Flow distributor 5 of the attached figure connects lines 1, 2, 3 and 4 to lines 7, 8, 9, 10, 11, 12, 13 and 14 which are connected to column 6. Lines 7 through 14 enter the column 6 through ports that are located between the eight individual fixed beds in a preferably narrow portion of the column 6. For example, line 12 enters the column 6 through port 22 between beds 5' and 6'. Flow distributor 5 can comprise a multi-valve manifold arrangement, a rotary multiport valve or any other suitable flow directing mechanism that will, in a programmed manner, direct flow of the feed (line 2) and desorbent (line 4) streams into the column and the raffinate (line 1) an extract (line 3) streams out of the column.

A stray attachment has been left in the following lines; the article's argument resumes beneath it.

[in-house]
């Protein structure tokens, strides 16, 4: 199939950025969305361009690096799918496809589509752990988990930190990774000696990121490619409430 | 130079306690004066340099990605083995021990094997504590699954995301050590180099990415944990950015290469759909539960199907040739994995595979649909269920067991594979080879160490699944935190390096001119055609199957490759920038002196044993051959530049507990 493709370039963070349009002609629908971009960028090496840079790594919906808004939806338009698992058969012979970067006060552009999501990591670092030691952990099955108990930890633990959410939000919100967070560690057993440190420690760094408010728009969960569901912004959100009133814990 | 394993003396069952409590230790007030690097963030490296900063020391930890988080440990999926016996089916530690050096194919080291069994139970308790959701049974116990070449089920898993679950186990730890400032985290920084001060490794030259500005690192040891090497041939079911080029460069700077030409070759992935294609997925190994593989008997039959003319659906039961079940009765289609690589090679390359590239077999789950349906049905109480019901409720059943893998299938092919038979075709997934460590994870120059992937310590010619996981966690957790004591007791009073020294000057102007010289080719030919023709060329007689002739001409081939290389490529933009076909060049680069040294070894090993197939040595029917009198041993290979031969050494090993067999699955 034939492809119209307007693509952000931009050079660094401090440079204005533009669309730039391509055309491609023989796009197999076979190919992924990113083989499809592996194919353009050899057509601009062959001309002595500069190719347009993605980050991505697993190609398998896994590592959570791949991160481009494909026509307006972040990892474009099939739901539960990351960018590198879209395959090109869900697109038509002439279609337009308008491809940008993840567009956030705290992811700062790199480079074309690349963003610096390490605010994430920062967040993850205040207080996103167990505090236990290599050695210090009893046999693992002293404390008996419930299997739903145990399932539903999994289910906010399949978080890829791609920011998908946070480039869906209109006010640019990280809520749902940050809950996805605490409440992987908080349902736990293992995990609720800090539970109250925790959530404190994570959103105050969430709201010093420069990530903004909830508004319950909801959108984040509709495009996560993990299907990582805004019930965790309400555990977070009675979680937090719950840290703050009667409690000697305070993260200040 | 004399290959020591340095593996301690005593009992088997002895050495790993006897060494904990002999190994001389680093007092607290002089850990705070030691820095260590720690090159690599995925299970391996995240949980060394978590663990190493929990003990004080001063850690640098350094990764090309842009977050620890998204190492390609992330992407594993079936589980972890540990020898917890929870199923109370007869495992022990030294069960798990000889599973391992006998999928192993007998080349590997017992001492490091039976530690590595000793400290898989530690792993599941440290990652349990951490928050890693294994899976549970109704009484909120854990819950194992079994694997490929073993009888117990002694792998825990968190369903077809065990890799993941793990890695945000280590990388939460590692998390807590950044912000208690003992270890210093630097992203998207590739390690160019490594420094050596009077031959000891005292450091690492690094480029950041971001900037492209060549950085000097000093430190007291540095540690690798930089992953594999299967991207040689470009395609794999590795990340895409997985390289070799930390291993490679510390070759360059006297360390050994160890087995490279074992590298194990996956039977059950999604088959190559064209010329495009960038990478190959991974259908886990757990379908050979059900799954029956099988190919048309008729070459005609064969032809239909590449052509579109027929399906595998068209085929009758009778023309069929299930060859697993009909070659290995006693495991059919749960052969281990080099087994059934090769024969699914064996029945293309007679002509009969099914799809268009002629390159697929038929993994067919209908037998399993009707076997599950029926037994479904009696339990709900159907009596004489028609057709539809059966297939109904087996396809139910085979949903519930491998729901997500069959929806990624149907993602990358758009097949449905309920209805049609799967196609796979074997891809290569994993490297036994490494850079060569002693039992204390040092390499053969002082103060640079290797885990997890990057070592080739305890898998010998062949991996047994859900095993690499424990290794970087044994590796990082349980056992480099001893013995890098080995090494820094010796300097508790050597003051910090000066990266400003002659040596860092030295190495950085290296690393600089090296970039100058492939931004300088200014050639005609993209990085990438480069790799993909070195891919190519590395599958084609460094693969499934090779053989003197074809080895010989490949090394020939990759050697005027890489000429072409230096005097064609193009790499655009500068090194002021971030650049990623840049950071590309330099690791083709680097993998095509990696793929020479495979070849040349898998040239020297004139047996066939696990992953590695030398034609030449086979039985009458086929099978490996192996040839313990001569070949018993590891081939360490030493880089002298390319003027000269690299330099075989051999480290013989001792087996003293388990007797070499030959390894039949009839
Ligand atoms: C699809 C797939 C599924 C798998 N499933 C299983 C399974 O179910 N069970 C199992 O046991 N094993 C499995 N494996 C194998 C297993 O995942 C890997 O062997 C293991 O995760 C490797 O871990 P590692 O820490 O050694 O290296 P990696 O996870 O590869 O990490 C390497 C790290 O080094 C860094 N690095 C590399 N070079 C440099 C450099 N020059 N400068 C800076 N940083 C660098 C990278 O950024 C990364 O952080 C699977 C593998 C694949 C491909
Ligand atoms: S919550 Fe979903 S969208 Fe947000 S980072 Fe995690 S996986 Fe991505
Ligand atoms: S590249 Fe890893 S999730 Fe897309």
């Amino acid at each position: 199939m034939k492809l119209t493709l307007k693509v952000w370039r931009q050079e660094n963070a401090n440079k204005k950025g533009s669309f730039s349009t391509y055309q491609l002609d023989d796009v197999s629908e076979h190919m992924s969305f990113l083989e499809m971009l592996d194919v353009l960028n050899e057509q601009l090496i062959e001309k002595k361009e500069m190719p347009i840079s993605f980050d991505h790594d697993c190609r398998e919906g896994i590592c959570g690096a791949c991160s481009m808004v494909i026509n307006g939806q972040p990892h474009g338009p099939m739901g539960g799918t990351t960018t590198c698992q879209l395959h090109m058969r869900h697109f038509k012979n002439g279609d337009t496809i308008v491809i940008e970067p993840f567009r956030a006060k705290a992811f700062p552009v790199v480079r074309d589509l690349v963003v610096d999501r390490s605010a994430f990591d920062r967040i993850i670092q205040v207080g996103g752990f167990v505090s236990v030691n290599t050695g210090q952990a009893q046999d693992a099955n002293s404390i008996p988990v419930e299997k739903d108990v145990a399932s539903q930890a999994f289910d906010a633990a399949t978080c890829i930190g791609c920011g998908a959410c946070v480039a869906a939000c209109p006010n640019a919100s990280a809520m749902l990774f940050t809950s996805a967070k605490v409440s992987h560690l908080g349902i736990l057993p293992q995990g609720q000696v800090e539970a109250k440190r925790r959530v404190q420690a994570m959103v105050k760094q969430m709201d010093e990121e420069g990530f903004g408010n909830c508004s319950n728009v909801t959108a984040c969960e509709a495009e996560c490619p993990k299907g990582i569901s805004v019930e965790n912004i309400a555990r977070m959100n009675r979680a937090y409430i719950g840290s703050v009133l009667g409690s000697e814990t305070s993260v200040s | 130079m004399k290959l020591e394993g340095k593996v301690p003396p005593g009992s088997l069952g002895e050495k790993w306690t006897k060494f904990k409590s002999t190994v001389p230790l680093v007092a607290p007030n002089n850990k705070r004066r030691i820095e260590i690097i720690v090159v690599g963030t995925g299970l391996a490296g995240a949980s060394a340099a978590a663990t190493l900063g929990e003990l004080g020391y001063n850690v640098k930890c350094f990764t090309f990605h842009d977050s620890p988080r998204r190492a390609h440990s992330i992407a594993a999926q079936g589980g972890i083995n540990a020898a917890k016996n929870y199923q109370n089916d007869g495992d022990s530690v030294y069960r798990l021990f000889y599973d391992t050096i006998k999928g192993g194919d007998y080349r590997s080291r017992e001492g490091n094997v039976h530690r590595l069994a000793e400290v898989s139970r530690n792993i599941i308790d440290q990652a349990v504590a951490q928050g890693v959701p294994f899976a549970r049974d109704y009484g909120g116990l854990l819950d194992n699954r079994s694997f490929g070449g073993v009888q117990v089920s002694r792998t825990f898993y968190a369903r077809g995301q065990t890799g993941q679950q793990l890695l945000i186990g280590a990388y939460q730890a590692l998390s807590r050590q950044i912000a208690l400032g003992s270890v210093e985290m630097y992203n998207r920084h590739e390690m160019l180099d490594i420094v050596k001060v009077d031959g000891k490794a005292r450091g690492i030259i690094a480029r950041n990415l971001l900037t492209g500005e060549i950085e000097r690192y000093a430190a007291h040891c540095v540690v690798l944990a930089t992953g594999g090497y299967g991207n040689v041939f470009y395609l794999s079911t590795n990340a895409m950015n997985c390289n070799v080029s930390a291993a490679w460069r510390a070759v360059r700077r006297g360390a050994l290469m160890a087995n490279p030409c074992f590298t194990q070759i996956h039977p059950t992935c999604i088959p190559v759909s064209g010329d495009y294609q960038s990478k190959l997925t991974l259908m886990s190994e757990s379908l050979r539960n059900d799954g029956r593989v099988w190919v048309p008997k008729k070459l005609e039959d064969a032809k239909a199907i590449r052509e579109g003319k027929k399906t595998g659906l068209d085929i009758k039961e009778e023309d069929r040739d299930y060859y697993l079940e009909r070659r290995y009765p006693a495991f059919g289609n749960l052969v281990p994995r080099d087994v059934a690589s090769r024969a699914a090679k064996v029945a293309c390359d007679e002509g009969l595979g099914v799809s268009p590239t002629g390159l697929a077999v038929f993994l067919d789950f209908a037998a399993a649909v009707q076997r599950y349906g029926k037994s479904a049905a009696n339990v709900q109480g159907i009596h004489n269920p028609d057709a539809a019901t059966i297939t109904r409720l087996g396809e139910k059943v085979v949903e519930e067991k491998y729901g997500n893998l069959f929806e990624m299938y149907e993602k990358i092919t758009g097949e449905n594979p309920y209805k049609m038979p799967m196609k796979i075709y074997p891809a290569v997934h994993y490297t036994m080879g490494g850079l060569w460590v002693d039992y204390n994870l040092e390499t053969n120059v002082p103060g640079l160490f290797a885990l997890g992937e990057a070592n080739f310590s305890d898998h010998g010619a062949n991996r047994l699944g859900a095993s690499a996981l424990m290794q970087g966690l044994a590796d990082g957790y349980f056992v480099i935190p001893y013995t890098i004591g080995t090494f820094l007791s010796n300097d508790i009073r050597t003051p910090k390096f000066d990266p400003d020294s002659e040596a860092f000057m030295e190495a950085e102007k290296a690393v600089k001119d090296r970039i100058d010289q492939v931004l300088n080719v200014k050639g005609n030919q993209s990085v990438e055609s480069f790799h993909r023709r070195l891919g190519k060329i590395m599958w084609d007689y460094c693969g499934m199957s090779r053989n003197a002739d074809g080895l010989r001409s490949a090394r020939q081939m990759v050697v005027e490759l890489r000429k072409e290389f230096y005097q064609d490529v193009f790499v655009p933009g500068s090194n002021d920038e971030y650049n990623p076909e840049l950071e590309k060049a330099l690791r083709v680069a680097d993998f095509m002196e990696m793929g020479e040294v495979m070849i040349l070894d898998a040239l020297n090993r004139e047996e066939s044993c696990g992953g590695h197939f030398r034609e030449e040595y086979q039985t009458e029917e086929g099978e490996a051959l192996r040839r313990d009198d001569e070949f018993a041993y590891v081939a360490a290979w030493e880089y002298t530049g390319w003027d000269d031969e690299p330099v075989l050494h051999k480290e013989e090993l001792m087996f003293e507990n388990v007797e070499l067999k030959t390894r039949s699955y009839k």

As shown in the attached figure, the feed flows through line 2 to flow distributor 5 wherein the feed is sent through line 9 to column 6; the desorbent flows through line 4 to the flow distributor which sends the desorbent through line 13 to the column; the raffinate stream flows from column 6 through line 7 to the flow distributor wherein the raffinate stream is sent through line 1 to fractionation facilities 25; the extract stream flows from the column through line 11 to the flow distributor which sends the extract stream through line 3 to fractionation facilities 26. The streams flowing into and out of the process as described above comprise a single cycle (Cycle 1 of Table II) of an operation which will vary in length of time according to the feed composition, required product purity, adsorbent properties, etc. Determination of the appropriate cycle time length for the particular result desired is well within the skill of the art.